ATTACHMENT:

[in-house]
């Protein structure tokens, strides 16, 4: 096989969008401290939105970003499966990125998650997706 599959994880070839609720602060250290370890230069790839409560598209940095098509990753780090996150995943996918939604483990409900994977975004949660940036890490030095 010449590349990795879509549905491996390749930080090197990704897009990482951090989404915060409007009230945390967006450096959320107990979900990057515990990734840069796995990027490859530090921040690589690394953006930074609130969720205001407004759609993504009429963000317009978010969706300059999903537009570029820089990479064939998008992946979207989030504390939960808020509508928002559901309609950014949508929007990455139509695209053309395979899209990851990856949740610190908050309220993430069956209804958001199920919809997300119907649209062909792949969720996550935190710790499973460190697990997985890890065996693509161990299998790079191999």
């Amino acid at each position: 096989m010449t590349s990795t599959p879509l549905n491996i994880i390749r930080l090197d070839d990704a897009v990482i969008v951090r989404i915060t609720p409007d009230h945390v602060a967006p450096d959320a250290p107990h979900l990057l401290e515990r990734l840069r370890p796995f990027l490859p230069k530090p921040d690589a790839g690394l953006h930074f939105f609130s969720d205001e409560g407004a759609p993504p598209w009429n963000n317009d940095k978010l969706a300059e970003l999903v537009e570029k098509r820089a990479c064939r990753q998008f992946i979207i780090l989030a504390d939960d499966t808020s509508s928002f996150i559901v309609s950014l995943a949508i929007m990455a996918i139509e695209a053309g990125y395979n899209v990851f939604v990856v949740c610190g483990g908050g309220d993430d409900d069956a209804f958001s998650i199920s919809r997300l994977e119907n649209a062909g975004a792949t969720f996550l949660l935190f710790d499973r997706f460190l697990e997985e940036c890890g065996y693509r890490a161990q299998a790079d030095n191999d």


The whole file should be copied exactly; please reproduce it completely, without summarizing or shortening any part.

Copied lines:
[in-house]
């Protein structure tokens, strides 16, 4: 096989969008401290939105970003499966990125998650997706 599959994880070839609720602060250290370890230069790839409560598209940095098509990753780090996150995943996918939604483990409900994977975004949660940036890490030095 010449590349990795879509549905491996390749930080090197990704897009990482951090989404915060409007009230945390967006450096959320107990979900990057515990990734840069796995990027490859530090921040690589690394953006930074609130969720205001407004759609993504009429963000317009978010969706300059999903537009570029820089990479064939998008992946979207989030504390939960808020509508928002559901309609950014949508929007990455139509695209053309395979899209990851990856949740610190908050309220993430069956209804958001199920919809997300119907649209062909792949969720996550935190710790499973460190697990997985890890065996693509161990299998790079191999």
């Amino acid at each position: 096989m010449t590349s990795t599959p879509l549905n491996i994880i390749r930080l090197d070839d990704a897009v990482i969008v951090r989404i915060t609720p409007d009230h945390v602060a967006p450096d959320a250290p107990h979900l990057l401290e515990r990734l840069r370890p796995f990027l490859p230069k530090p921040d690589a790839g690394l953006h930074f939105f609130s969720d205001e409560g407004a759609p993504p598209w009429n963000n317009d940095k978010l969706a300059e970003l999903v537009e570029k098509r820089a990479c064939r990753q998008f992946i979207i780090l989030a504390d939960d499966t808020s509508s928002f996150i559901v309609s950014l995943a949508i929007m990455a996918i139509e695209a053309g990125y395979n899209v990851f939604v990856v949740c610190g483990g908050g309220d993430d409900d069956a209804f958001s998650i199920s919809r997300l994977e119907n649209a062909g975004a792949t969720f996550l949660l935190f710790d499973r997706f460190l697990e997985e940036c890890g065996y693509r890490a161990q299998a790079d030095n191999d």